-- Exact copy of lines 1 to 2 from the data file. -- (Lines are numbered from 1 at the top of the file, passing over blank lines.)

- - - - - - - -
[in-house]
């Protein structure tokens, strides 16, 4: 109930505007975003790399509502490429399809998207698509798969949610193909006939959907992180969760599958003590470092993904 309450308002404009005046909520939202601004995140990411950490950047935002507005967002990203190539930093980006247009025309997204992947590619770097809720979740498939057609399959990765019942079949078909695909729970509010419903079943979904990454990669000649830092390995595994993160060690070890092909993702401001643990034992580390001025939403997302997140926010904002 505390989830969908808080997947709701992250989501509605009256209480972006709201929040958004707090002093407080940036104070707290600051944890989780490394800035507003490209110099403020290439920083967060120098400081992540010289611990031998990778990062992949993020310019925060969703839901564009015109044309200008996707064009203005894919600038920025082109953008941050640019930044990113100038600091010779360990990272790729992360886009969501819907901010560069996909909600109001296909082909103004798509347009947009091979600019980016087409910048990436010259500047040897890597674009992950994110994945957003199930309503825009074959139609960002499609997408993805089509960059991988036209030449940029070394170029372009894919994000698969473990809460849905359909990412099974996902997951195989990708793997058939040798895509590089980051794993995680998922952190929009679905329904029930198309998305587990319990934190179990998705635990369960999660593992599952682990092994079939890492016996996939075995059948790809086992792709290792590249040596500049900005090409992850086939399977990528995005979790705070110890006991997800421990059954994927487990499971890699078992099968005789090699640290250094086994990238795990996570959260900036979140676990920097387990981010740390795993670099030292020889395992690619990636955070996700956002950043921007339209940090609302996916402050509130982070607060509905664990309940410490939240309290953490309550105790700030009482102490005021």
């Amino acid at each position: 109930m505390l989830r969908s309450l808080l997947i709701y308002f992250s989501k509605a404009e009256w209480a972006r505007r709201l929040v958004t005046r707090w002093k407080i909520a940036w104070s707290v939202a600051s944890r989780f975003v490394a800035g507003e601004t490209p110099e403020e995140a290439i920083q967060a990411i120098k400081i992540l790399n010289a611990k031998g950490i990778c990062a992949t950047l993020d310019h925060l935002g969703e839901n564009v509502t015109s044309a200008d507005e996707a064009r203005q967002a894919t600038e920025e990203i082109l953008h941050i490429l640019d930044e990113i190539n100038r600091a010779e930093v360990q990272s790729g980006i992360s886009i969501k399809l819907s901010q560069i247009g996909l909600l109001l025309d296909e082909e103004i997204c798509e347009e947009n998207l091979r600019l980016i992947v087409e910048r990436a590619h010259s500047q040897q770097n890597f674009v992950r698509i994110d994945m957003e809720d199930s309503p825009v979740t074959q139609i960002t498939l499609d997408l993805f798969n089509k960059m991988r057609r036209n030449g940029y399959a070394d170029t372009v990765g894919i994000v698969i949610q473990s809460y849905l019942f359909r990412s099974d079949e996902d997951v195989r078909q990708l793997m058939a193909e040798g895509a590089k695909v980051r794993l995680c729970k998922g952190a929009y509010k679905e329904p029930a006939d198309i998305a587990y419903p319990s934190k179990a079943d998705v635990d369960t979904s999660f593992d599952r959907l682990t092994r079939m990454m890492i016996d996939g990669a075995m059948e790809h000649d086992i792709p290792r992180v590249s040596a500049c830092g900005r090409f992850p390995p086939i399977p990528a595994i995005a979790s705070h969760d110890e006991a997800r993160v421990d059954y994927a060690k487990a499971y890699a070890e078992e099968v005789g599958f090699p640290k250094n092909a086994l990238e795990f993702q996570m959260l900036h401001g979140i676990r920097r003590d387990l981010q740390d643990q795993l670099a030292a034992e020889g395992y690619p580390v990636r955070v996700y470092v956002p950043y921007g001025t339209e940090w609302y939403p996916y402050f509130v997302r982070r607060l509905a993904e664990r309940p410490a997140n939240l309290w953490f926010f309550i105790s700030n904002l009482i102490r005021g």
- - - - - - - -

[in-house]
């Protein structure tokens, strides 16, 4: 109930505007975003790399509502490429399809998207698509798969949610193909006939959907992180969760599958003590470092993904 309450308002404009005046909520939202601004995140990411950490950047935002507005967002990203190539930093980006247009025309997204992947590619770097809720979740498939057609399959990765019942079949078909695909729970509010419903079943979904990454990669000649830092390995595994993160060690070890092909993702401001643990034992580390001025939403997302997140926010904002 505390989830969908808080997947709701992250989501509605009256209480972006709201929040958004707090002093407080940036104070707290600051944890989780490394800035507003490209110099403020290439920083967060120098400081992540010289611990031998990778990062992949993020310019925060969703839901564009015109044309200008996707064009203005894919600038920025082109953008941050640019930044990113100038600091010779360990990272790729992360886009969501819907901010560069996909909600109001296909082909103004798509347009947009091979600019980016087409910048990436010259500047040897890597674009992950994110994945957003199930309503825009074959139609960002499609997408993805089509960059991988036209030449940029070394170029372009894919994000698969473990809460849905359909990412099974996902997951195989990708793997058939040798895509590089980051794993995680998922952190929009679905329904029930198309998305587990319990934190179990998705635990369960999660593992599952682990092994079939890492016996996939075995059948790809086992792709290792590249040596500049900005090409992850086939399977990528995005979790705070110890006991997800421990059954994927487990499971890699078992099968005789090699640290250094086994990238795990996570959260900036979140676990920097387990981010740390795993670099030292020889395992690619990636955070996700956002950043921007339209940090609302996916402050509130982070607060509905664990309940410490939240309290953490309550105790700030009482102490005021």